How Much Will I Get In Social Security Benefits?
The amount of your Social Security benefits depends on a number of factors, including:
- Lifetime earnings
- Retirement age
- Marital status
- Total income in retirement (which affects whether or not your benefits are taxed)
- Home state (which can determine whether you pay state tax in addition to federal tax on benefits)
- Average Social Security Benefit Amounts
The average monthly Social Security benefits in July 2015 was:
- $1,336 a month for retired workers
- $1,282 a month for widows or widowers over the age of 60
- $1,165 a month for disabled workers
- $1,979 a month for a disabled worker, spouse and one or more young children
- $2,631 a month for a widowed mother and two children
The maximum Social Security benefits for a worker retiring at the full retirement age in 2015 was $2,663 a month.
When Should I Start Claiming Social Security Benefits?
Social Security retirement benefits may be reduced, increased or unaffected, depending upon your age when you start the benefits. You are entitled to your full retirement benefits (no increase or decrease) at Full Retirement Age (FRA), defined as follows:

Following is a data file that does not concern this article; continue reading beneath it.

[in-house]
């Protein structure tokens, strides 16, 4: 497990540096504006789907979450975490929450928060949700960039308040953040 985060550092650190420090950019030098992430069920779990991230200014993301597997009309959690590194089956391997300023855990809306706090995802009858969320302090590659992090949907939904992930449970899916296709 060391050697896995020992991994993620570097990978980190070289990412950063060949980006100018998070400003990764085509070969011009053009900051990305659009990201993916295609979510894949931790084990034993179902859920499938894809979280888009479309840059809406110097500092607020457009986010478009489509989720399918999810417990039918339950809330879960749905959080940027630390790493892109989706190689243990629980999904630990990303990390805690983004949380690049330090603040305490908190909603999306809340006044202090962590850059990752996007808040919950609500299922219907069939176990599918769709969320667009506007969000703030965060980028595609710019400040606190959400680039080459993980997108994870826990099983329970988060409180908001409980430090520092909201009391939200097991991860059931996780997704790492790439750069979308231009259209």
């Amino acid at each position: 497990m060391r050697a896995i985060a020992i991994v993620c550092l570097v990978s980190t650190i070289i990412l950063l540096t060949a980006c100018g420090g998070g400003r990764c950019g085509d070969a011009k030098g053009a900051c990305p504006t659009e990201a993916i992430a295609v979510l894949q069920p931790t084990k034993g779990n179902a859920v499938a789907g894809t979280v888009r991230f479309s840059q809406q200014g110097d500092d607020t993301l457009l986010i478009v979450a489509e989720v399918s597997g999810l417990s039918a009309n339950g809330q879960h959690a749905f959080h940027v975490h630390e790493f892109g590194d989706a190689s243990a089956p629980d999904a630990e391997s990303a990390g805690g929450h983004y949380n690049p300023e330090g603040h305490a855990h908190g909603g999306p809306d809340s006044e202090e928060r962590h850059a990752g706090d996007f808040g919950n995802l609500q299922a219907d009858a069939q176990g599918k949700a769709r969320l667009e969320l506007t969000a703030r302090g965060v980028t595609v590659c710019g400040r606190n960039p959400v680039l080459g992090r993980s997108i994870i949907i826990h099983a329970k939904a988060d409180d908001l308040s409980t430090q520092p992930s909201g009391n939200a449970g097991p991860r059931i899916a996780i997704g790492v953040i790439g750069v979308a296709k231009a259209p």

|Birth Year||Full Retirement Age|
|1954-1959||66 plus two or more months in increasing increments|
|1960 and later||67|
- Reduced benefits - If you start benefits between age 62 and your Full Retirement Age, your benefit amount will be permanently reduced up to 30 percent.
- Full benefits - If you start benefits at your Full Retirement Age, there is no reduction or increase in your benefit amount.
- Increased benefits - If you start benefits between your Full Retirement Age and age 70, your benefit amount will be permanently increased by up to 32 percent.
There are several factors that should be considered when making the decision about when to start receiving Social Security Benefits. These include age, health, marital status, income level, tax bracket, financial need and others.
Reasons to Start Benefits Early:
- You may be in poor health and/or have a short life expectancy.
- You may be out of work and need the income now to make ends meet.
Reasons to Delay Benefits:
- You are in good health and/or have a long life expectancy.
- You currently are in a federal income tax bracket of (25 percent or more), because up to 85 percent of Social Security benefits may be taxable.
- You want an increased permanent benefit amount.
- You are younger than your full retirement age and plan to earn more than the annual earnings limit ($16,920 in 2017).
Considerations Based on Marital Status:
- Higher-earning spouses and unmarried individuals should consider claiming benefits no earlier than their Full Retirement Age, currently 66 to 67. This will enable them to earn the highest possible benefits based on additional years of earnings.
- As a general rule, the lower-earning spouse should start benefits early.